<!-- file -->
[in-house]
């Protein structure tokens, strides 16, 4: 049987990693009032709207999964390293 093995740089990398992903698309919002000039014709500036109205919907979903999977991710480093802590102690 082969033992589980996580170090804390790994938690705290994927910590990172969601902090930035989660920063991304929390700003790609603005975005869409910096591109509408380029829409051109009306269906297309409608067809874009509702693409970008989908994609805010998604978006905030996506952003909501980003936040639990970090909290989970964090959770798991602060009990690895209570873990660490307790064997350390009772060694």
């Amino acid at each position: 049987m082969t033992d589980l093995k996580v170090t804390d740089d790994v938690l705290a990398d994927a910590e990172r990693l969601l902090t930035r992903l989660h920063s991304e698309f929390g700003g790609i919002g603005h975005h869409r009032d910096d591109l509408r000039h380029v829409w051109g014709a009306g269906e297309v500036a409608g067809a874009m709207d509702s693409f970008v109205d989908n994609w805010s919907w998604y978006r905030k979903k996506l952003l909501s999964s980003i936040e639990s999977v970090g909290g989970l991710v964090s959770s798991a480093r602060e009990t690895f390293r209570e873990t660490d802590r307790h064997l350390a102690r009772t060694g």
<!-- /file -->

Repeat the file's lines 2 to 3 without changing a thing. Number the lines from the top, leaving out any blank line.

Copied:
């Protein structure tokens, strides 16, 4: 049987990693009032709207999964390293 093995740089990398992903698309919002000039014709500036109205919907979903999977991710480093802590102690 082969033992589980996580170090804390790994938690705290994927910590990172969601902090930035989660920063991304929390700003790609603005975005869409910096591109509408380029829409051109009306269906297309409608067809874009509702693409970008989908994609805010998604978006905030996506952003909501980003936040639990970090909290989970964090959770798991602060009990690895209570873990660490307790064997350390009772060694």
């Amino acid at each position: 049987m082969t033992d589980l093995k996580v170090t804390d740089d790994v938690l705290a990398d994927a910590e990172r990693l969601l902090t930035r992903l989660h920063s991304e698309f929390g700003g790609i919002g603005h975005h869409r009032d910096d591109l509408r000039h380029v829409w051109g014709a009306g269906e297309v500036a409608g067809a874009m709207d509702s693409f970008v109205d989908n994609w805010s919907w998604y978006r905030k979903k996506l952003l909501s999964s980003i936040e639990s999977v970090g909290g989970l991710v964090s959770s798991a480093r602060e009990t690895f390293r209570e873990t660490d802590r307790h064997l350390a102690r009772t060694g």